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Bullitt (1968)

An all guts, no glory San Francisco cop becomes determined to find the underworld kingpin that killed the witness in his protection.

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(screenplay) (as Alan R. Trustman), (screenplay) | 1 more credit »
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Won 1 Oscar. Another 6 wins & 9 nominations. See more awards »

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Cast

Cast overview, first billed only:
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...
...
...
...
...
...
...
Dr. Willard
Justin Tarr ...
Eddy
Carl Reindel ...
Stanton
Felice Orlandi ...
...
Pete Ross (as Victor Tayback)
...
1st Aide
...
Westcott
Pat Renella ...
John Ross
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Storyline

High profile San Francisco Police Lieutenant Frank Bullitt is asked personally by ambitious Walter Chalmers, who is in town to hold a US Senate subcommittee hearing on organized crime, to guard Johnny Ross, a Chicago based mobster who is about to turn evidence against the organization at the hearing. Chalmers wants Ross' safety at all cost, or else Bullitt will pay the consequences. Bullitt and his team of Sergeant Delgetti and Detective Carl Stanton have Ross in protective custody for 48 hours over the weekend until Ross provides his testimony that upcoming Monday. Bullitt's immediate superior, Captain Samuel Bennet, gives Bullitt full authority to lead the case, no questions asked for any move Bullitt makes. When an incident occurs early during their watch, Bullitt is certain that Ross and/or Chalmers are not telling them the full story to protect Ross properly. Without telling Bennet or an incensed Chalmers, Bullitt clandestinely moves Ross while he tries to find out who is after ... Written by Huggo

Plot Summary | Plot Synopsis

Taglines:

"BULLITT comes to this theatre soon. That ought to shake up the place pretty good. Not many freaky cops like BULLITT around. You look at the Italian shoes and the turtleneck and you have to wonder. You listen to the official beefs about 'personal misconduct', 'disruptive influence', you figure he's got to be up for trade. But when some rare Chicago blood starts spilling in San Francisco, they give BULLITT the mop. They weren't exactly doing him a favour. But they've done a great big one for you" See more »


Certificate:

M/PG | See all certifications »

Parents Guide:

 »
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Details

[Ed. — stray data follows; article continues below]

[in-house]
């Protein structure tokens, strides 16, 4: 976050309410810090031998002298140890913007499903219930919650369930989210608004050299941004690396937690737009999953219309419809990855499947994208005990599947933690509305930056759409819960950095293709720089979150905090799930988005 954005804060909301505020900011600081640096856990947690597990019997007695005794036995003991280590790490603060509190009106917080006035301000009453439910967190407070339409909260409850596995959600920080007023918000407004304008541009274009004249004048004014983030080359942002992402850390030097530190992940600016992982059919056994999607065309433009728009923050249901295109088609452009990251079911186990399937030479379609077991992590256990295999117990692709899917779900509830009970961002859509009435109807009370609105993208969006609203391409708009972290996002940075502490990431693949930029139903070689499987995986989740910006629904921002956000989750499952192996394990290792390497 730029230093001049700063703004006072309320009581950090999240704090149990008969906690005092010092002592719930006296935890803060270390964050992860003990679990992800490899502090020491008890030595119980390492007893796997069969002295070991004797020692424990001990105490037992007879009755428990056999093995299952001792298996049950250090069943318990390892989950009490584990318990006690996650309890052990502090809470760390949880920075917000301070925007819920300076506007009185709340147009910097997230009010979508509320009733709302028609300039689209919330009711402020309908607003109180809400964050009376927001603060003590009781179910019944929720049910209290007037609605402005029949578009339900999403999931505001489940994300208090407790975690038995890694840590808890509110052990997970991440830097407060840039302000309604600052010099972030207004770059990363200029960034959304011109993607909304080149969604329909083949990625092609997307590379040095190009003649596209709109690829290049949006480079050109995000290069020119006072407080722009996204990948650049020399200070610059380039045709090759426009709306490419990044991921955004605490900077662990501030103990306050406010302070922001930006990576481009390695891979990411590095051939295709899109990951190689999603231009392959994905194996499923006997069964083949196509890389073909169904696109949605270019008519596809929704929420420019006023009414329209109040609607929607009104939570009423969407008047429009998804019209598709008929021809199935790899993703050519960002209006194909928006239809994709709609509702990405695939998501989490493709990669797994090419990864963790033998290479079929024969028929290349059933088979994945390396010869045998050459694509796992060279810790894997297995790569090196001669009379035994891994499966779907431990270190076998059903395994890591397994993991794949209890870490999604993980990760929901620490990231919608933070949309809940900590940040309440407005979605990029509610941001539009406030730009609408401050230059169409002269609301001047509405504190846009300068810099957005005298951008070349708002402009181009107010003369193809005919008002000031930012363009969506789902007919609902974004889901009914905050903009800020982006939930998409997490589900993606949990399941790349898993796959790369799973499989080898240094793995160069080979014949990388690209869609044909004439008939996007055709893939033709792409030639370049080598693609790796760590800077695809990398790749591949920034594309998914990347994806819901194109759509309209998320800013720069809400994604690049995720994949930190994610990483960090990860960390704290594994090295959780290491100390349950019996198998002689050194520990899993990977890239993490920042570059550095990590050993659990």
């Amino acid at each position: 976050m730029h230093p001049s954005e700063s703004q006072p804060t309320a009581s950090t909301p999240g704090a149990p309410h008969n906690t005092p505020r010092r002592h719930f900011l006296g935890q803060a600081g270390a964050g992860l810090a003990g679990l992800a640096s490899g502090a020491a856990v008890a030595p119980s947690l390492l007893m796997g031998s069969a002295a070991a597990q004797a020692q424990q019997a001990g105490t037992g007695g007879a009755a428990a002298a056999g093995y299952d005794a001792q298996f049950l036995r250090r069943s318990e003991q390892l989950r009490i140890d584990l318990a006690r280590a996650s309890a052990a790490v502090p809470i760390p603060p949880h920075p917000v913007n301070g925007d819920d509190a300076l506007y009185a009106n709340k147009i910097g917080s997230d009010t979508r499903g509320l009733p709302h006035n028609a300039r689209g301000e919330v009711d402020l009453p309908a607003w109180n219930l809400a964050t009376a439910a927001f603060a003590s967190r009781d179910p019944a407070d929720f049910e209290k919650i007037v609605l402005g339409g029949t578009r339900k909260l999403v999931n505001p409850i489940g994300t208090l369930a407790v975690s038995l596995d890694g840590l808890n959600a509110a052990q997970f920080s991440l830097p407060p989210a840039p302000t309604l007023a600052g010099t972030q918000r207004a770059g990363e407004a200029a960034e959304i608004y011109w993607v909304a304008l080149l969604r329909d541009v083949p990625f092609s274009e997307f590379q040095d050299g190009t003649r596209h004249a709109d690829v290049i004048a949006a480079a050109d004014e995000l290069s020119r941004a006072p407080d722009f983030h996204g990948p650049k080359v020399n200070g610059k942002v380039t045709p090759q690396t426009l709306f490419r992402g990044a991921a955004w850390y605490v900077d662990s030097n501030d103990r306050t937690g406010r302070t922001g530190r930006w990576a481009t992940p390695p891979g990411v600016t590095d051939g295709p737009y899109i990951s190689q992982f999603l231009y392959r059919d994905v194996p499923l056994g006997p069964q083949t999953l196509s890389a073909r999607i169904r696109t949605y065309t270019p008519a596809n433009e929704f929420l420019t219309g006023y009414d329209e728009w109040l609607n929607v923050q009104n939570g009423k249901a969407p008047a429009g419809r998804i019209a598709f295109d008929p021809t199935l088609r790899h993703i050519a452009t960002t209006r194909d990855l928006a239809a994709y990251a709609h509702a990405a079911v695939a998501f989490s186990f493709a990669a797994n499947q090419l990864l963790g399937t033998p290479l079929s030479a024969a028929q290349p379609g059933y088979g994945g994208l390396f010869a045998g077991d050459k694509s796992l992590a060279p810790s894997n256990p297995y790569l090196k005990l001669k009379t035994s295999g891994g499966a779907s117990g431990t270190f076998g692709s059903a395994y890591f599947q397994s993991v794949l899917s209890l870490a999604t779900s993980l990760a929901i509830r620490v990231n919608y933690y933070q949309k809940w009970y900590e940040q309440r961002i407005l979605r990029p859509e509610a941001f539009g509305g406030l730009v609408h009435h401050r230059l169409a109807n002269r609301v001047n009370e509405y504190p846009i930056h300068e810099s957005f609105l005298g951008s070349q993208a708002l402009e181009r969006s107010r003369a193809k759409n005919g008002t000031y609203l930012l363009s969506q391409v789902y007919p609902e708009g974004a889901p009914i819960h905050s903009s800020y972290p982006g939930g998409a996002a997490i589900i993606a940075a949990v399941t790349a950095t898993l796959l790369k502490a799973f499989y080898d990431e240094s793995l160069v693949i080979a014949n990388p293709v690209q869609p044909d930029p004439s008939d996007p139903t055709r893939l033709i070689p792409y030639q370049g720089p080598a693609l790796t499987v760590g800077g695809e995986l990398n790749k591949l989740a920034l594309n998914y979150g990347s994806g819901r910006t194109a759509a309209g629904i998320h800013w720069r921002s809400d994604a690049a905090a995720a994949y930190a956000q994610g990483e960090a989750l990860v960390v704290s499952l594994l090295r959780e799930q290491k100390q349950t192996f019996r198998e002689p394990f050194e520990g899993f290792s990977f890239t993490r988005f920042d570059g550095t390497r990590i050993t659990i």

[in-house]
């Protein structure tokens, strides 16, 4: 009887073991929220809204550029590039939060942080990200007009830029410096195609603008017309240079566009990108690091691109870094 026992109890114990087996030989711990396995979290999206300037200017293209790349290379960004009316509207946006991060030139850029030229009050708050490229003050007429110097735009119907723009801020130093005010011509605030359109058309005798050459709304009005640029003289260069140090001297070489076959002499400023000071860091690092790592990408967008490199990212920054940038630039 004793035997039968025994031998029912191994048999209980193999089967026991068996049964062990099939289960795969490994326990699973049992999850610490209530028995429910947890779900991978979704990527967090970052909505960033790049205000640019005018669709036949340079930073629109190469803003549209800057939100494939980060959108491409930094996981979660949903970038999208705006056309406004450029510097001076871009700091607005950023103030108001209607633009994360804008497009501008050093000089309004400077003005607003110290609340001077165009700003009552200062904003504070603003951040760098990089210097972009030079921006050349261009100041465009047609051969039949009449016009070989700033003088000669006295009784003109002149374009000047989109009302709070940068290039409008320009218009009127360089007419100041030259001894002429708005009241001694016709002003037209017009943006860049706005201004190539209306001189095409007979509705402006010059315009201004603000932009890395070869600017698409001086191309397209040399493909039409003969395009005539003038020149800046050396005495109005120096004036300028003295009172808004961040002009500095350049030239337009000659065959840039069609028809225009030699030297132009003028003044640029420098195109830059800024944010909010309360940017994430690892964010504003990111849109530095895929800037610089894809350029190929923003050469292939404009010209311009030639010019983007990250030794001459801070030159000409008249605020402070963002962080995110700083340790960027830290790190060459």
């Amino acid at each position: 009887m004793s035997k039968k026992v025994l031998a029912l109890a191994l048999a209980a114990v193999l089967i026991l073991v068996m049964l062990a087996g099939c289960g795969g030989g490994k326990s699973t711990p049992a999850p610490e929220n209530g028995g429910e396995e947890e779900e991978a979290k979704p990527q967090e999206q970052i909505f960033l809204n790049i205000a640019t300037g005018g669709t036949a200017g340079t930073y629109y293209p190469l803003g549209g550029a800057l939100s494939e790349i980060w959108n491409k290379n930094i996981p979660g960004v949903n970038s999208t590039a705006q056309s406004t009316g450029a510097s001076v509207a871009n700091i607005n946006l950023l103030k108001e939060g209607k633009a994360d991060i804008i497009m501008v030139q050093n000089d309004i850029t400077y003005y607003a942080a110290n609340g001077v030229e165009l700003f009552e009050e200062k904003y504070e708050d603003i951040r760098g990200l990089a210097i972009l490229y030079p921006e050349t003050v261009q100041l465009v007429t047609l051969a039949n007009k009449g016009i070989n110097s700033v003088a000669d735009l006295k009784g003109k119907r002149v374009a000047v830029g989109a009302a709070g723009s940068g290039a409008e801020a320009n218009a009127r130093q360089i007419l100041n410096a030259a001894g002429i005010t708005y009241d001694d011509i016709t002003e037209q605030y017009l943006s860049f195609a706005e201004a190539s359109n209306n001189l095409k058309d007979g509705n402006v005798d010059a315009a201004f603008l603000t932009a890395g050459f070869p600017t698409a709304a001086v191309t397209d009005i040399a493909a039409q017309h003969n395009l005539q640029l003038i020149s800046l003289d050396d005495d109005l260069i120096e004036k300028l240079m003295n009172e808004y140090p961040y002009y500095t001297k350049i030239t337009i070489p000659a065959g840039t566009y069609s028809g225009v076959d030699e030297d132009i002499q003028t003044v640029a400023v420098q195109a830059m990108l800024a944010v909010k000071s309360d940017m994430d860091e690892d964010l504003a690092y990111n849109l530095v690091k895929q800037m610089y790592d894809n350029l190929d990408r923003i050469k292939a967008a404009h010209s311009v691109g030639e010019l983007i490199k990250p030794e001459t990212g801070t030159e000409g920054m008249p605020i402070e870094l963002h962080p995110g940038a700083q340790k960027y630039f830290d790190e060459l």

Country:

Language:

Release Date:

17 October 1968 (USA)  »

Also Known As:

Bullit  »

Box Office

Budget:

$5,500,000 (estimated)

Gross:

$42,300,873 (USA)
 »

Company Credits

Production Co:

 »
Show detailed on  »

Technical Specs

Runtime:

Sound Mix:

| (DVD re-release)

Color:

(Technicolor)

Aspect Ratio:

1.85 : 1
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Did You Know?

Trivia

The late Robert Vaughn repeatedly said that his performance in this film was his best, and contains the work, of which he was most proud. See more »

Goofs

During the airport chase Bullitt removes his jacket but when the chase continues into the airport building, he is again wearing the jacket. See more »

Quotes

Chalmers: Lieutenant, don't try to evade the responsibility. In your... parlance, you blew it. You knew the significance of his testimony, yet you failed to take adequate measures to protect him. So to you, it was a job, no more. Were it more, and you had the dedication I was led to believe...
Bullitt: You believe what you want. You work your side of the street, and I'll work mine.
See more »

Connections

Featured in Siskel & Ebert: Tom Cruise: The Star Next Door (1990) See more »

Soundtracks

The First Snowfall
(uncredited)
Written by Sonny Burke and Paul Francis Webster
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Frequently Asked Questions

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User Reviews

 
Bullitt-speed
18 December 2004 | by (Saffron Walden, UK) – See all my reviews

The late 1960s saw two classic, hard-boiled thrillers set in San Fransico; John Boorman's stylised 'Point Blank', and Peter Yates' 'Bullitt'. Calling your hero Bullitt might seem an unsubtle way to emphasise his macho qualities, but in fact Steve MacQueen plays him as a quiet man, not some wise-talking maverick: he does what he has to do, but takes no pleasure in his actions; and survives the roughness of his work not by becoming a monster, but simply by becoming a little less human. It's a believable portrait, and the film as a whole has a procedural feel: there are action scenes, but these are kept in their place in the overall design.

Today, the film is most famous for its celebrated car chase, which makes excellent use, as indeed does the movie as a whole, of the bay area locations, but is not actually shot that excitingly: the conclusion at the airport is more original, though it roots the film in the time when it was permissible to take a loaded gun onto a plane. But overall this is still a classy film, dry, exciting and bleak, and among the very best films of its day. William Friedkin's brilliant 'The French Connection', made a short while afterwards, would appear to owe it a debt.


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